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Crime & Punishment of Tuesday, 21 June 2016


I’ll be beaten to pulp by police - Accused tells court

There was drama at the Accra Circuit Court on Monday when an accused person pleaded with the court not to allow him to travel in a police vehicle that had brought him to court because he would be beaten to pulp.

“My Lord, they will kill me. They will beat me to death. I don’t want to go in that car,” Joseph Lartey pleaded on his knees.

Moved by Lartey’s pleas, the presiding judge, Mrs Abena Oppong Adjin-Doku, ordered the police to find an alternative means of transport, even if it meant using a commercial vehicle, to take him to the Nungua Police Station where he is being held in custody for defilement.

The police said they had no alternative means of transport and no money to find one.

“You can send him to the Tema Station and board a ‘trotro’ with him. But he must pay for it,” the judge said.

Lartey agreed to call his relatives to pay the fare for him and the policeman.

Lartey alleged that a police detective, Mr Samuel Nyantakyi, had given him severe beatings while bringing him to court last Monday because he (Lartey) had dared to ask for his money which had been taken from him when he was arrested.

But Mr Nyantakyi denied the allegation, insisting that he was a professional police officer who would not indulge in such conduct.

Earlier, Lartey, while cross-examining the investigator, Corporal Emmanuel Dodzi, in the case in which he (Lartey) has been accused of defilement, had alleged that the investigator had written a statement and asked him to thumbprint it.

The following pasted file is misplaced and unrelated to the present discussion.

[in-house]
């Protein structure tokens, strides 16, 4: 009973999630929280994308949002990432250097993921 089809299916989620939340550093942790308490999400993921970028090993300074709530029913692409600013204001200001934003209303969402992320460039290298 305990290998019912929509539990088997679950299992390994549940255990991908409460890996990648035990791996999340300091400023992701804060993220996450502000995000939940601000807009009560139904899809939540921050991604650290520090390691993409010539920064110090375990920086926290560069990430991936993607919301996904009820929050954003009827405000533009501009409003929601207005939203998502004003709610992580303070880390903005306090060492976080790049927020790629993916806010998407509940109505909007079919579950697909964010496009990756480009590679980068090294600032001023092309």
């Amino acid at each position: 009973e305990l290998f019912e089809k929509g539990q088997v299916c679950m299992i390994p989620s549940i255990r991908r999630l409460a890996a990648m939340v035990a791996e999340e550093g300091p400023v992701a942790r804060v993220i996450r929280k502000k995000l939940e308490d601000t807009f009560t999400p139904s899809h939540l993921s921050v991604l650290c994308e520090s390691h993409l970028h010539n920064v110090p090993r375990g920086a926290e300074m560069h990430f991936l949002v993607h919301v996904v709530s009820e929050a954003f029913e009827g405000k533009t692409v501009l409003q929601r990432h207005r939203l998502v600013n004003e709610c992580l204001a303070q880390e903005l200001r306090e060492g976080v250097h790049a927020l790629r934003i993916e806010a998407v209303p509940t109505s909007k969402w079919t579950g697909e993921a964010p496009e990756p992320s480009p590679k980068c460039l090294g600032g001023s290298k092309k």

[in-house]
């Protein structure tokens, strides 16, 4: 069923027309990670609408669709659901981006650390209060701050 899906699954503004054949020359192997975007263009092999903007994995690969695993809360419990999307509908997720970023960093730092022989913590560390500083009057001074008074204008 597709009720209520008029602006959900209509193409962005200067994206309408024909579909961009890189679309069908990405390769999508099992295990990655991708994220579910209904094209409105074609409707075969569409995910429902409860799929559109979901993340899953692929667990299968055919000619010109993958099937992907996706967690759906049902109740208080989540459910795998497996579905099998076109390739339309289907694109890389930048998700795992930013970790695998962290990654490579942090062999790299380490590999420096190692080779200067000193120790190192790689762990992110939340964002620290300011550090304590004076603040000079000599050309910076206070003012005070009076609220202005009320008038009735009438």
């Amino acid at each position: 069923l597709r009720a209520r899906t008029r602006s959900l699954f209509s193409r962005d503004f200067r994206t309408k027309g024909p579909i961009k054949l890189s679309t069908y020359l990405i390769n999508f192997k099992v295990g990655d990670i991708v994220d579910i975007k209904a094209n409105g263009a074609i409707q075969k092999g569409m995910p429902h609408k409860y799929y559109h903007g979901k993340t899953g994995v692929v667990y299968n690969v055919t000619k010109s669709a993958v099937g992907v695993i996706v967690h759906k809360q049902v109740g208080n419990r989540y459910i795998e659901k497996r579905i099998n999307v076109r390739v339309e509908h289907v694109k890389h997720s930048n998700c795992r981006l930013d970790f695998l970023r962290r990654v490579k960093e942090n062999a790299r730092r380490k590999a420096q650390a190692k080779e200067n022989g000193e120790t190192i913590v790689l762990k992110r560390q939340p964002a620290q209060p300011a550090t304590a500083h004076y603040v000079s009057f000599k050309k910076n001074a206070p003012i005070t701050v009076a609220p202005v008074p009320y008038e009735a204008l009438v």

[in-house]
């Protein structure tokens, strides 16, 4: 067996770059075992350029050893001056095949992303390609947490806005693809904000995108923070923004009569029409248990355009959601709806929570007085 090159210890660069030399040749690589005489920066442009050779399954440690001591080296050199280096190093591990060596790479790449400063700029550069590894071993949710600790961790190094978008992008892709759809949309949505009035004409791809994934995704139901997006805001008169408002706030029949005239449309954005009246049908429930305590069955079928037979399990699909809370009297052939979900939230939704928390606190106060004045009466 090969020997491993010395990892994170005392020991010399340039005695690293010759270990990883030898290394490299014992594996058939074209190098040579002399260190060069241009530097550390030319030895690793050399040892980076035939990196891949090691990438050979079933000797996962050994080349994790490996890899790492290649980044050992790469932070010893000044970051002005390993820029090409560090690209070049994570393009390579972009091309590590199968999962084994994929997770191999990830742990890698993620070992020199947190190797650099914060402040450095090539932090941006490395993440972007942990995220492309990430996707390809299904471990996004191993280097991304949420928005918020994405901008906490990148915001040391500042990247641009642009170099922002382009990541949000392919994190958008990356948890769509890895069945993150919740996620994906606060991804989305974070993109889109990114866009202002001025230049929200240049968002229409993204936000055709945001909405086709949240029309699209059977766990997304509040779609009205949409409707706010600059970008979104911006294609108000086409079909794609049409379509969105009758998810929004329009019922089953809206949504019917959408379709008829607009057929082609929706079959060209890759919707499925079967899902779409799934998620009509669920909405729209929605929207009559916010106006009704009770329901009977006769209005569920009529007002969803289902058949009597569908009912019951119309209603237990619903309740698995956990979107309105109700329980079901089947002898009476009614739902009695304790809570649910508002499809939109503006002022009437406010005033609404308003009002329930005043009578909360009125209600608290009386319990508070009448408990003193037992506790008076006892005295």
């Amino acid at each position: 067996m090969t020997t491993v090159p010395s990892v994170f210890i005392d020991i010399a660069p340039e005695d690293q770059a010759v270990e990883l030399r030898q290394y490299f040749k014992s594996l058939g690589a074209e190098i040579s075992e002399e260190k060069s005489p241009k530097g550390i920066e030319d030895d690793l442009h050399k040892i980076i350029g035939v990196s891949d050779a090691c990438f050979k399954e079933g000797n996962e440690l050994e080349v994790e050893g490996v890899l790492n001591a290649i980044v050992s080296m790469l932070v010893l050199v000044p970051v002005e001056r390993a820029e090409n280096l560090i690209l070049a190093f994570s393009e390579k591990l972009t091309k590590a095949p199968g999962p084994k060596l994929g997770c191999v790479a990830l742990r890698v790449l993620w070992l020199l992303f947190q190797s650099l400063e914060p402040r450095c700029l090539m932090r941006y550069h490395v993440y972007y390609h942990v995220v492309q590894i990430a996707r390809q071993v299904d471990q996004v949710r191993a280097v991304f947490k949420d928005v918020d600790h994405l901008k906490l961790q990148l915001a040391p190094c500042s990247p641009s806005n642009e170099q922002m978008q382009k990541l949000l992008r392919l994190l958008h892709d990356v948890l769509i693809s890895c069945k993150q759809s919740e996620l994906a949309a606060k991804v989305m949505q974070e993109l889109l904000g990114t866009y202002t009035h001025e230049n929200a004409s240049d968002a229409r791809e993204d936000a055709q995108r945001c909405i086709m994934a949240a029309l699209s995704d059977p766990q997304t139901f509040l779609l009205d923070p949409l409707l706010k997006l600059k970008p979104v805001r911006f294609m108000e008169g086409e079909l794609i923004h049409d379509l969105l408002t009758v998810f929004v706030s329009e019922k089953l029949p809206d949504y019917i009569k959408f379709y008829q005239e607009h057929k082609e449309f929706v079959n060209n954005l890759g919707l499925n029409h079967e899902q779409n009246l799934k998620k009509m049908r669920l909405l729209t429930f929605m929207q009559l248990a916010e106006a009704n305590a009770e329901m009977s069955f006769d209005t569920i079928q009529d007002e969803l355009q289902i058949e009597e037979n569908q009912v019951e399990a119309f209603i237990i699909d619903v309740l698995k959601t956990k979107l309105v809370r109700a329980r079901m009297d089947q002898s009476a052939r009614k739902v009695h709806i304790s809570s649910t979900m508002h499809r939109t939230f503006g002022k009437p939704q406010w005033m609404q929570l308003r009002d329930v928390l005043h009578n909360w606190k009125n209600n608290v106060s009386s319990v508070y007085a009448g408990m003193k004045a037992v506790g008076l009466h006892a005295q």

Although he struggled to speak English, Lartey insisted on doing the cross-examination in English, although the court had made available to him a Ga interpreter.

Sounding repetitive and off the cuff at times, Lartey accused the police of falsifying his statement and compelling him to thumbprint it.

He also faulted the police for leaving him in cells for five days, only to bring him out to thumbprint the statement, although he could write because he had completed basic school.

His occasional use of “I put it to you” and bad grammar threw the courtroom into fits of laughter.

The investigator, in his evidence, told the court that Lartey, who spoke Ga when he was arrested, had decided to give his caution statement in Twi.

He said he took the statement in Twi and translated it into English, with Mr Nyantakyi serving as an independent witness.

But Lartey insisted that he did not speak Twi and asked the police officer to show evidence of him speaking the language.

Corporal Dodzi, while admitting that he could not produce evidence of the accused person speaking Twi, said there were people with whom the accused had spoken the language.

When Mr Nyantakyi took the witness stand, he told the court that he was present when the investigator took a caution statement from Lartey and translated it to him before he (Mr Nyantakyi) and the accused thumbprinted it.

Lartey, who insisted that Mr Nyantakyi was not around when he (Lartey) thumbprinted the statement, asked the police officer to tell the court the apparel he was wearing on that day.

When the witness mentioned the clothing, Lartey shook his head vigorously, insisting that it was not true.

The substantive case is yet to begin

The case has been adjourned to June 28, 2016